Sebastian Jung

Rules of the Game

Sebastian Jung

As an artist, working with a gallery gives me the chance to concentrate on my art and not have to worry so much about its distribution and mediation. But this is also where the struggle begins, both for interpretive sovereignty and for claims about which spin is good for the career or work of an artist.

Galleries may occasionally intervene in the artists’ attitudes because good marketing can never be considered completely detached from product development. The question is: where does the line get drawn between unfair intervention and constructive advice? The fact that apart from the transaction of ideas, it is always about money is another trap.

Galleries have power as players in the market, but also on their artists. It is good for artists if their interests are also represented in terms of money. Problems arise when galleries have content-related intentions that differ from their artists’. But if both agree on the basics, there can be an important alliance.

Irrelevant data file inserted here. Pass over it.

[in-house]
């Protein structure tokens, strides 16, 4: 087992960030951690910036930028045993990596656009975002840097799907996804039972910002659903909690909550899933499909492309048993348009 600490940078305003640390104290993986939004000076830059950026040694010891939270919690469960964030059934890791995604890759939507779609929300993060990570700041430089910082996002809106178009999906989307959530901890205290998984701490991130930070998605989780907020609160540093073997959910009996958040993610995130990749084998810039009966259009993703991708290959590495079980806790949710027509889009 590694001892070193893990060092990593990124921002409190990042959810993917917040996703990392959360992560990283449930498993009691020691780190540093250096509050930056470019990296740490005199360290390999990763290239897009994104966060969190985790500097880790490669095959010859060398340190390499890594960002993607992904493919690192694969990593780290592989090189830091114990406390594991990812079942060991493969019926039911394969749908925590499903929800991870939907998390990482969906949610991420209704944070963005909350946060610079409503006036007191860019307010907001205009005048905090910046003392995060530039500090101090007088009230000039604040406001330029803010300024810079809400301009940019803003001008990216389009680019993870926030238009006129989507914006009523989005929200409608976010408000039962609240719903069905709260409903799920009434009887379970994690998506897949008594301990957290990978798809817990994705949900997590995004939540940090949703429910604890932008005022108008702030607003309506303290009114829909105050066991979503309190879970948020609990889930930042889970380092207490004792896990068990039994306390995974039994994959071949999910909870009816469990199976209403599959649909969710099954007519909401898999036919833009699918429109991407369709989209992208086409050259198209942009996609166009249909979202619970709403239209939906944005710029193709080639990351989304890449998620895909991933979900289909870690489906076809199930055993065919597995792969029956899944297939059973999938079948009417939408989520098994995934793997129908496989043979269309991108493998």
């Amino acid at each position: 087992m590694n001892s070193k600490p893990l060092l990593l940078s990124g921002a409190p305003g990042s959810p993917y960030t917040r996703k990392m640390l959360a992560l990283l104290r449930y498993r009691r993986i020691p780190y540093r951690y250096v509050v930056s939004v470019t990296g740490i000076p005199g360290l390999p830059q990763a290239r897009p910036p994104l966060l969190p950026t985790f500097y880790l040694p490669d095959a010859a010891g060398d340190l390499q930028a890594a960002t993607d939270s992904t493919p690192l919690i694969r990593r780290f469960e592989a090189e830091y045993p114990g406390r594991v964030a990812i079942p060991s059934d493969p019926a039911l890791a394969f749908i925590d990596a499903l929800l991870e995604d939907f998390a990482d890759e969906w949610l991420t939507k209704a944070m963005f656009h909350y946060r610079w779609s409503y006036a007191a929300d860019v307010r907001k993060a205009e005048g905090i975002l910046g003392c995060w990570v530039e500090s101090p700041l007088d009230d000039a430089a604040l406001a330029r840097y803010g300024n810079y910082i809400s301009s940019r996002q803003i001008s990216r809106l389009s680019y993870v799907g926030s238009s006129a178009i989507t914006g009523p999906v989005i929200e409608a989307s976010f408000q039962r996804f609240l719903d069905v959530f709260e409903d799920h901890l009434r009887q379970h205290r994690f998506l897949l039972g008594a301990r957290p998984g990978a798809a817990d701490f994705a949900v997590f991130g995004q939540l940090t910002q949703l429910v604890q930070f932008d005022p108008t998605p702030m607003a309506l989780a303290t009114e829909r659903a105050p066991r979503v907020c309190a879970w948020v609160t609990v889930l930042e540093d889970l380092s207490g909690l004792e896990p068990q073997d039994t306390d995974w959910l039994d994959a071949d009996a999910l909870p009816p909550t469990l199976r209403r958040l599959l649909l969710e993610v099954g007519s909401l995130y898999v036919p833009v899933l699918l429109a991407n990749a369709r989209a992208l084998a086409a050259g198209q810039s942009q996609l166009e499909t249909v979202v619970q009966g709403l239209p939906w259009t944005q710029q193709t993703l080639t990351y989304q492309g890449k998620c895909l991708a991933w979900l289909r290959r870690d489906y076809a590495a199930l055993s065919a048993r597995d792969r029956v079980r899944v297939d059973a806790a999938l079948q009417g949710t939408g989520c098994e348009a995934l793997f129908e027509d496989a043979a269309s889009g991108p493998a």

In the art market, the boundaries between friendship and business relationships are blurred. You play along, but may become cynical due to inner distancing; or you can trust in the supposed friendships and inevitably get hurt again and again— simply due to structural circumstances. In either case, it is important to recognize that every human being equally has the capacity to hurt and be hurt.1

As an artist in this project, I ask myself if an undertaking like this can function at all, if a player has the capacity to critically question the game he or she is taking part in; a capitalist game in which scales are shifted, especially in regards to pricing, even if a work only costs a few thousand euros.

Art remains a mirror of the conditions of its production, but nevertheless I believe that it can open a door to another world. The question remains whether galleries are willing and able to go there … and if we should all look together to see if perhaps such a door is already open.

1 See Johanna Schwanberg: Die Kunst, verwundbar zu bleiben (
accessed 13.04.2021).